Recruits train to lead during the Crucible

Recruits train to lead during the Crucible

Rct Axe T. Buffington, Platton 1003, Alpha Company, 1st Recruit Training Battalion, balances himself on a chain bridge during the 12 Stalls event at Marine Corps Base Camp Pendleton, Calif., Aug. 27. The 12 Stalls event is a part of the Crucible, which is a 54-hour test of endurance where recruits must conquer more than 30 different obstacles while they experience food and sleep deprivation. During the Crucible, recruits utilize small unit leadership skills they've acquired throughout training. Photo by Cpl Tyler Viglione.

MARINE CORPS BASE CAMP PENDLETON, Calif. (Sept. 5, 2014) - Marines of Alpha Company, 1st Recruit Training Battalion, used teamwork and dependability to complete the Leadership Reaction Course, or 12 Stalls, during the Crucible at Edson Range, Marine Corps Base Camp Pendleton, Calif., Aug. 27.

The Crucible is a 54-hour test of endurance where recruits must conquer more than 30 different obstacles while they experience food and sleep deprivation. During the Crucible, recruits utilize small unit leadership skills they've acquired throughout training.

"The recruits do the 12 Stalls event in the Crucible so they can learn how to work together as a team," said Sgt Ryan R. Ayers, field instructor, Field Company, Weapons and Field Training Battalion. "They learn how to utilize and create unit cohesion to accomplish the mission."

Before starting each event, recruits were given guidance regarding what they could and could not do to complete the task.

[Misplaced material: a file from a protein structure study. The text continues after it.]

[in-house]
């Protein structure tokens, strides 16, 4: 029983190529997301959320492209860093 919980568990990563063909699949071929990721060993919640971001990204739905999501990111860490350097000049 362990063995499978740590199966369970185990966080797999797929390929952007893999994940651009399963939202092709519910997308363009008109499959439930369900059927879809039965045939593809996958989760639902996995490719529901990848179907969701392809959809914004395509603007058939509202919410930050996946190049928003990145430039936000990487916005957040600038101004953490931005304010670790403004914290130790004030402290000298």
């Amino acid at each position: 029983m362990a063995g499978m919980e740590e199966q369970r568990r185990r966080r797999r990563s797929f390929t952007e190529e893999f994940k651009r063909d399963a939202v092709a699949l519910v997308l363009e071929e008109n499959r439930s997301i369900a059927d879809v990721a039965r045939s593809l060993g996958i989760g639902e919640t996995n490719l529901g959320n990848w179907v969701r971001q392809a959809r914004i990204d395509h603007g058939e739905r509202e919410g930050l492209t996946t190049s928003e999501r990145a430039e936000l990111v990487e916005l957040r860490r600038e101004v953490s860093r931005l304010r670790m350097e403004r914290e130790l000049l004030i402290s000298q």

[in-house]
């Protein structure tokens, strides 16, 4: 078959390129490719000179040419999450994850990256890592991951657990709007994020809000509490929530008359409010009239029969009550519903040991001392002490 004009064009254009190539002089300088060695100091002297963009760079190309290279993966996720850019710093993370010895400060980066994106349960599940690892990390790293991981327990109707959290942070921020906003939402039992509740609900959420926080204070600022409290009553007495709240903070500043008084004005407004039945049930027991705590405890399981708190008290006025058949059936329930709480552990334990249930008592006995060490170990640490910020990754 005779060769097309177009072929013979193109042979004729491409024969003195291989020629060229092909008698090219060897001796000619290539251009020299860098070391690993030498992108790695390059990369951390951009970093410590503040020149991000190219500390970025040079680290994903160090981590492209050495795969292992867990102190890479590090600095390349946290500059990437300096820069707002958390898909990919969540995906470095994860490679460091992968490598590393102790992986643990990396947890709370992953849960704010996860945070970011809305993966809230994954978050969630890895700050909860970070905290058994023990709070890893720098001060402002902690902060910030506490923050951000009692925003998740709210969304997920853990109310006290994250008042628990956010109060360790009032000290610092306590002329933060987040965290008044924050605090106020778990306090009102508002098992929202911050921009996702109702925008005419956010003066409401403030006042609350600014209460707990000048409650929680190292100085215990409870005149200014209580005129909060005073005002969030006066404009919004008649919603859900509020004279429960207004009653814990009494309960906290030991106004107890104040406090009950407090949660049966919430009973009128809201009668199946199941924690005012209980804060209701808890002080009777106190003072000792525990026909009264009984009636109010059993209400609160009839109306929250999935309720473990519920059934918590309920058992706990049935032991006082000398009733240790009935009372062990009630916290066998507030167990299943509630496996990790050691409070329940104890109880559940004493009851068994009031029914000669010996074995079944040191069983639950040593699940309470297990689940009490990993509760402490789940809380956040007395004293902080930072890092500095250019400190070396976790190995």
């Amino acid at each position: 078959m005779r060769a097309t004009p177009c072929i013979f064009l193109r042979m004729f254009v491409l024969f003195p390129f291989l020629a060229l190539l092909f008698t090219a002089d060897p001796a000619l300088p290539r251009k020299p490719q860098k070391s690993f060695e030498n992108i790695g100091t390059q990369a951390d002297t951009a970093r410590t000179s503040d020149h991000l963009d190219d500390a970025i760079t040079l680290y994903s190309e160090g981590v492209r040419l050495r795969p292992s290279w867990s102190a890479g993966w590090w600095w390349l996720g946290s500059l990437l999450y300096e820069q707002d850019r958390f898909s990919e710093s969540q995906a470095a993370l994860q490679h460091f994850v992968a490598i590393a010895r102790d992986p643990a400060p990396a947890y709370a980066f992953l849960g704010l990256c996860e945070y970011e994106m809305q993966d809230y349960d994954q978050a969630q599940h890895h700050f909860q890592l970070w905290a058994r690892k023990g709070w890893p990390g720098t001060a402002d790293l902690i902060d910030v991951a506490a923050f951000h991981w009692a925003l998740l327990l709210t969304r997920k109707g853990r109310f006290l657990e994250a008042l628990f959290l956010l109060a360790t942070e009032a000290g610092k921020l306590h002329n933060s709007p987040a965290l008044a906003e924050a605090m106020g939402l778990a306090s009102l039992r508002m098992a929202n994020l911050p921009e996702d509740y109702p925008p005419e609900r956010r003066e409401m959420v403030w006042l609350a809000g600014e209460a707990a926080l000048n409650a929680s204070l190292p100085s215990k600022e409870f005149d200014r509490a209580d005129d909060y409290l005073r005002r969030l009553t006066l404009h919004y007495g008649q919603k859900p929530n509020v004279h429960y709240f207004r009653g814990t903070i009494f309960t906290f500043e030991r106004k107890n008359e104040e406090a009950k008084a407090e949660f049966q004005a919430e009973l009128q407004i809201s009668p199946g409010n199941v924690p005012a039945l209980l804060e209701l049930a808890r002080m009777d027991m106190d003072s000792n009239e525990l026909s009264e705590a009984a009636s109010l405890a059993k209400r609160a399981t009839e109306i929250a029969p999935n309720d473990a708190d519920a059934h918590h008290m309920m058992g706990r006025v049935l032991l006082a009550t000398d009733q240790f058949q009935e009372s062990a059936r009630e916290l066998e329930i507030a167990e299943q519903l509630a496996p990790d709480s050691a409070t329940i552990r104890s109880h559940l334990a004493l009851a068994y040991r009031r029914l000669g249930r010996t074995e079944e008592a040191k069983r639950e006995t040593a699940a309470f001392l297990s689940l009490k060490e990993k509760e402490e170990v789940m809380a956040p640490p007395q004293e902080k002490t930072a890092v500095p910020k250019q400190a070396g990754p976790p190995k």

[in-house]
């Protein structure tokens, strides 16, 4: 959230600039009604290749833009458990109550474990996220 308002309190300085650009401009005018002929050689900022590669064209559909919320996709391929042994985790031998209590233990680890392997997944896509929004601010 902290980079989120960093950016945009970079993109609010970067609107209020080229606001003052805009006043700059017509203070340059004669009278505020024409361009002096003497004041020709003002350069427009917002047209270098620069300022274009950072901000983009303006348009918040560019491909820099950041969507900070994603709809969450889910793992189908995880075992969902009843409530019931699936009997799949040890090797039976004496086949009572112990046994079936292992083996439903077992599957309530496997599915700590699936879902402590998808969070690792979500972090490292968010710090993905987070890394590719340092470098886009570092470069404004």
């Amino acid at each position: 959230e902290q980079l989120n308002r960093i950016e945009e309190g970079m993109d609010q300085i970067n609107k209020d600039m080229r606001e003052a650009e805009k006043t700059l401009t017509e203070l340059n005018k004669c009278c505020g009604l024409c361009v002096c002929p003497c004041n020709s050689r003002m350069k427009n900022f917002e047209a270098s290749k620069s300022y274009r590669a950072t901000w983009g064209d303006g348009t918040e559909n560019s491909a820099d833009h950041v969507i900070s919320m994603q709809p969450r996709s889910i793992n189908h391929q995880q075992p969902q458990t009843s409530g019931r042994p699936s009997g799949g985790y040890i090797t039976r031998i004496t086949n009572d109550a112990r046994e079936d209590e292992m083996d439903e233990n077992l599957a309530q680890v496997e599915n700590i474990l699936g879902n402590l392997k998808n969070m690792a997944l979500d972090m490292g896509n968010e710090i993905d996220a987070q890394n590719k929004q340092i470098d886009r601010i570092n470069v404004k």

"Each mission has certain rules that make whatever the recruits have to do more difficult," said Ayers, a native of San Francisco. "It requires the recruits to think more and get creative with the equipment that they have."

Each stall had a specific set of instructions, but one rule that remained the same for all stalls is that no part of a recruit's body can touch red-colored parts of the obstacle. Touching any red simulated combat fatalities and in order to rejoin the team, the recruit had to run 100 yards with 30 pound ammunition cans.

At one stall, the recruits were required to extract a simulated casualty from an area only using a plank of wood. The portions painted in red made the recruits use precision and creativity to do it successfully.

"If we did not come together as a team, completing the tasks would not be possible," said Rct Joseph R. Campbell, Platoon 1002.

The strains of sleep and food depravation began to take a toll on the recruits.

"We don't get a lot of sleep, our bodies are tired, and we just want it to be over," said 18-year-old Campbell. "We keep getting mad at each other, which complicates things even more, but we can't let it get to us because we have made it this far and we are so close to being done."

Drill instructors, field instructors and the company commander watched from a platform to ensure recruits are applying the fundamentals of leadership for each mission and performing within safety regulations.

Although recruits of Alpha Company have completed the Leadership Reaction Course, they still have many events to complete before earning the title Marine.

"This is the only event in recruit training where recruits complete a mission as a fire team," said 24-year-old Ayers. "Since it is something different, it requires more from them, and in the end sets them up for success."

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